On Election Night night, I sat on my girlfriend's couch in my royal blue "I'm With Her" blouse and watched, stunned, as the country handed the presidency to Donald Trump. "He's going to win, he's going to win," I murmured to myself over and over. I'm not sure if I was trying to accept this as a reality, or repeating the words like an incantation, a jinx, one that would produce the opposite effect.
Later, after we could no longer hope for a Clinton recovery and we'd turned off the TV, my girlfriend and I held each other and cried. This election was not just a defeat, but a sign of how much hatred exists in America. Each red state on the map hurt to look at. Each one felt like an assault on people of color, queer people, on women of all stripes. "I knew they hated us," I told my girlfriend, "but not this much."
The morning after, a white male colleague told me he was trying to lose himself in his work and put the election out of his mind. "I can't do that," I told him, "because I am worried about losing my rights."
"You feel personally affected by this election?" he asked me. I thought about how a man accused of sexually assaulting women will soon be living in the White House. I thought about a friend's comment that morning, that this election feels like a hate crime. I replied to my colleague, simply, "Yes." I did not say, "Yes, because I am a woman, a Jew, and queer" because I didn't think I should have to defend or explain why this election matters to me, personally. The fact that it causes me pain and fear seemed so obvious. How could it not affect me? It affects us all.
Around the same time, another friend of mine was being harassed by a man in a Trump hat on her way to work in downtown San Francisco. A teacher friend meanwhile consoled her young students, who were terrified their parents would be deported.
What I feel right now is grief — that mixture of disbelief, anger, and longing associated with a loss — but not just because "my candidate" lost, as if this were an ordinary case of two competent candidates battling it out, offering up different viewpoints and strategy via civil discourse, with the public ultimately opting for one over the other.
I don't feel safe. When I watch support for a bigot spread across our country like wildfire, turning the map red, I am touched by that hate. I am afraid as a woman, as a Jew, as a queer person. As a human being.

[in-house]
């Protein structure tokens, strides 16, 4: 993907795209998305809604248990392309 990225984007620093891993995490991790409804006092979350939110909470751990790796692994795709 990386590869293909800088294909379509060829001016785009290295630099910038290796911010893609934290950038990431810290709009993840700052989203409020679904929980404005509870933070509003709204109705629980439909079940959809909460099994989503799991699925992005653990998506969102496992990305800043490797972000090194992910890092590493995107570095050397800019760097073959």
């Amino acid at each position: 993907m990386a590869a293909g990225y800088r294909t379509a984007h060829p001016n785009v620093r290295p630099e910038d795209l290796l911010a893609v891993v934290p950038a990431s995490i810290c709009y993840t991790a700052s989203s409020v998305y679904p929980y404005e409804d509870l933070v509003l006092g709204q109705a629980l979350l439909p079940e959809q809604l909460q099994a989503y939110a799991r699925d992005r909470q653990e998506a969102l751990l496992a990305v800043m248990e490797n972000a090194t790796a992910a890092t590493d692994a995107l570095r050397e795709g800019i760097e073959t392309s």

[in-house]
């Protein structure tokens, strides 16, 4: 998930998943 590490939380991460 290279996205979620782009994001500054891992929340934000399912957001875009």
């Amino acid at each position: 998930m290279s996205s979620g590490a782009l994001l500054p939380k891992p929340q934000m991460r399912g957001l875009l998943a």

The talking heads on Election Night made me want to scream and throw something at the TV, what with their infuriating commentary about the message Trump's supporters have sent with their votes this time around, as if that message were a rational one containing specific demands, as if this were all business-as-usual and we hadn't just elected Hatred over Reason after a campaign full of violence. As if racism and misogyny are attitudes that should be treated seriously, with reverence. Taking seriously viewpoints motivated by hatred normalizes this vitriol and creates a distance between Trump's actions and our daily lives.
It's a fallacy to pretend that deporting members of our communities or making sweeping changes to our healthcare policy is not a personal issue. I cannot think of anything more personal than the government taking control of our bodies, moving us across borders like chess pieces, examining the contents of our uteruses. But the truth is, I am afraid not just for my neighbors, but for myself. When Trump lambasts the media and Jewish reporters receive anti-Semitic threats, I don't feel safe. When Trump says women who have abortions should be punished, I don't feel safe. When I watch support for a bigot spread across our country like wildfire, turning the map red, I am touched by that hate. I am afraid as a woman, as a Jew, as a queer person. As a human being.
The protest vote, the anger-driven vote, the "f*ck you" vote were designed to shake things up. OK, mission accomplished. Many of us are shaken. So now what? Our only recourse is to join together and fight for equality, progress, and hope. In other words, to do our best to honor President Obama's legacy by pushing to enact the progress Clinton promised us.
On Election Night, I half-jokingly proposed a plan on Facebook to start a "pussy militia." By morning, I'd received so many responses from friends and acquaintances that I'd realized I was onto something and began thinking about what all these motivated women could accomplish. Meanwhile, I got the idea from a friend to make a donation to Planned Parenthood in honor of Hillary Clinton.
Our nation has gone low. Very, very low. In response, we again have to go high — fear and all.